“Nurses need to respect patients’ “basic human rights” and treat them with dignity, according to a new hospital care campaign.”

      How can they when the governments own laws require that they treat certain patients with indifference, cruelty and disrespect?

      “Patients caught smoking inside or outside hospitals face being discharged under new government legislation, which will abolish hospital smoking rooms and encourage a total ban in all grounds.

      The controversial “zero tolerance” plans are part of a new Bill, which will make all hospitals smoke-free by the end of 2006.
      In London, the deadline will be a year earlier, health officials announced last week.

      Patients too frail to endure low temperatures outside will be offered “nicotine replacement therapy” in the form of gum and patches. Other measures will include putting up “older person” signs around hospitals for patients crossing busy roads to smoke.”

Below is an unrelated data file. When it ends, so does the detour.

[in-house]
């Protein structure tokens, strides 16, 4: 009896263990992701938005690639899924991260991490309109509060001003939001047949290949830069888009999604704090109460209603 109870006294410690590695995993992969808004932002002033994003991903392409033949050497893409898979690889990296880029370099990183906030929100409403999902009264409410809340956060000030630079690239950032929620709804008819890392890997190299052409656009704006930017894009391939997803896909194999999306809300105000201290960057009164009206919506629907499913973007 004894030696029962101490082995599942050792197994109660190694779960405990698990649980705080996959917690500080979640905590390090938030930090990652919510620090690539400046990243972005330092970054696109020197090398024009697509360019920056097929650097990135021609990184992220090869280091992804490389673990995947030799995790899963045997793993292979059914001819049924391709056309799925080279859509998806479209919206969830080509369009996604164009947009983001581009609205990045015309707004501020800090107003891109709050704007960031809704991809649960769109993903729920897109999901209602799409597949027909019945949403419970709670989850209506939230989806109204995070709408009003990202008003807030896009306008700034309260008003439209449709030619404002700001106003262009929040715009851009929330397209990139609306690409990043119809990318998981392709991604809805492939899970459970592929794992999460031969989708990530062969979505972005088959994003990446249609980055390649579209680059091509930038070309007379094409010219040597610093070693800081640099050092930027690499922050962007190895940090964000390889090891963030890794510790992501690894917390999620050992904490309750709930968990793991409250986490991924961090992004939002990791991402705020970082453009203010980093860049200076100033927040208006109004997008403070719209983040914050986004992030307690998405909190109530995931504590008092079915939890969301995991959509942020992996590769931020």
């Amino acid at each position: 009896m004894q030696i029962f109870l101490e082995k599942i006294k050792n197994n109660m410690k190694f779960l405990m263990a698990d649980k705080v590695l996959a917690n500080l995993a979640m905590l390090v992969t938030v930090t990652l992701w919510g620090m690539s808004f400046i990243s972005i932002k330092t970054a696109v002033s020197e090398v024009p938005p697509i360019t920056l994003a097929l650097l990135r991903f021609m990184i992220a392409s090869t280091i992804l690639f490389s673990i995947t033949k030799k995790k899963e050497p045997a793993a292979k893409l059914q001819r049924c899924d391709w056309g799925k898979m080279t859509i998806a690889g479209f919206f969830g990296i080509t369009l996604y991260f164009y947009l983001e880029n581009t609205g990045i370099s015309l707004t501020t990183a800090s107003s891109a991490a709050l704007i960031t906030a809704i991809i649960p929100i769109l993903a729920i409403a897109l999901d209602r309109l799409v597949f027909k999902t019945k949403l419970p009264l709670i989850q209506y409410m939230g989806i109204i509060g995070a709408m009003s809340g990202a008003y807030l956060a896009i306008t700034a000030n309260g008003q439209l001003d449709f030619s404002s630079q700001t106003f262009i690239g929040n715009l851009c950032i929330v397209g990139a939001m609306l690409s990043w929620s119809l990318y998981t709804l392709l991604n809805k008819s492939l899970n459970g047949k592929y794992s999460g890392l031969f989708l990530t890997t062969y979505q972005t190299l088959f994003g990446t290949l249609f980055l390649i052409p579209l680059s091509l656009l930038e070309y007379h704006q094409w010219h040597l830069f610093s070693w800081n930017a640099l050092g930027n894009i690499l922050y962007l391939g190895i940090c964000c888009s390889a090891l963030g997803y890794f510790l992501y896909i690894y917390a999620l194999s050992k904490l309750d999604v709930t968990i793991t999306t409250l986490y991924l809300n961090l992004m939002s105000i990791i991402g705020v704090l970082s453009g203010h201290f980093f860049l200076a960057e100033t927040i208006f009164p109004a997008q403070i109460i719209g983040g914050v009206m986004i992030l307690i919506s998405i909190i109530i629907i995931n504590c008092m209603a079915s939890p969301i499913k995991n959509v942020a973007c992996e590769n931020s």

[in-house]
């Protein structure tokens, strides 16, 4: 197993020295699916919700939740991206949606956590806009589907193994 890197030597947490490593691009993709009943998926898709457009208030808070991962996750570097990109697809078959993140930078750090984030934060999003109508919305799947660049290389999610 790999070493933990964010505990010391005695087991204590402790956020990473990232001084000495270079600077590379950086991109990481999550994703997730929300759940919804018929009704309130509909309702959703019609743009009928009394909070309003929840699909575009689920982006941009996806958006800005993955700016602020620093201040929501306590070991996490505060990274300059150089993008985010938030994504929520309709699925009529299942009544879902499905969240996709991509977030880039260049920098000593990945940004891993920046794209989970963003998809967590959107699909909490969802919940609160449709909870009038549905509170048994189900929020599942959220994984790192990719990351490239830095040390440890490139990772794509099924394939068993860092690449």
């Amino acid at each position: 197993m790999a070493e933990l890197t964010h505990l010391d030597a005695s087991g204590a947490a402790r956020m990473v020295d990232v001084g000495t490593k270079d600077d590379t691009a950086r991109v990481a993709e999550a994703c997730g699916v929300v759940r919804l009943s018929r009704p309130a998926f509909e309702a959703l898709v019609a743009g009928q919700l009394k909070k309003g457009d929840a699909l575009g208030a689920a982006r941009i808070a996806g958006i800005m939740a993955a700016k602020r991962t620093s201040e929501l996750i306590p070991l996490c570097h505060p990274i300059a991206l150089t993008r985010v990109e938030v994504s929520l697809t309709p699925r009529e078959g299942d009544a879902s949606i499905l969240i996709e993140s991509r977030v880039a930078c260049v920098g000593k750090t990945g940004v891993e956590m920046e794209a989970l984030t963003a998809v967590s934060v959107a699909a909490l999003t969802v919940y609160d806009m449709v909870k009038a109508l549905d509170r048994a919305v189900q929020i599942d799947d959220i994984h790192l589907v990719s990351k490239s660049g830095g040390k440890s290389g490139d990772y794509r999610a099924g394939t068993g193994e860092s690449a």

• prog says:

      ‘Stigmatization lite’. I use Autocad lite, much cheaper then the full version but fewer functions. Once the anti fatties get enough funding they’ll simply upgrade. Just like the anti smokers.

      • roobeedoo2 says:

        And if ‘stigmatization lite’ don’t work, they can upgrade to ‘stigmatization full-fat’. Pun intended.

        • prog says:

          Yep. They will given half a chance. And, seeing that it looks more likely that tobacco may not be too related to many illnesses, they need new scapegoats and it’ll be nigh on impossible for the overweight to be secret food addicts. But, as I have stated before, unfortunately smokers actually need more groups to be targeted, so that far more people are made aware how the fascists lie and persecute. Then, maybe the political agenda and corruption of the tobacco control industry will be subject to closer public scrutiny. If that is destroyed perhaps everyone can all look forward to regained freedom. I seriously believe that – get rid of TC and the whole house of cards would collapse.

        • roobeedoo2 says:

          TC really was the thin end of the wedge. My dad always warned me to be wary it.

    • harleyrider1978 says:

      They have a comments section: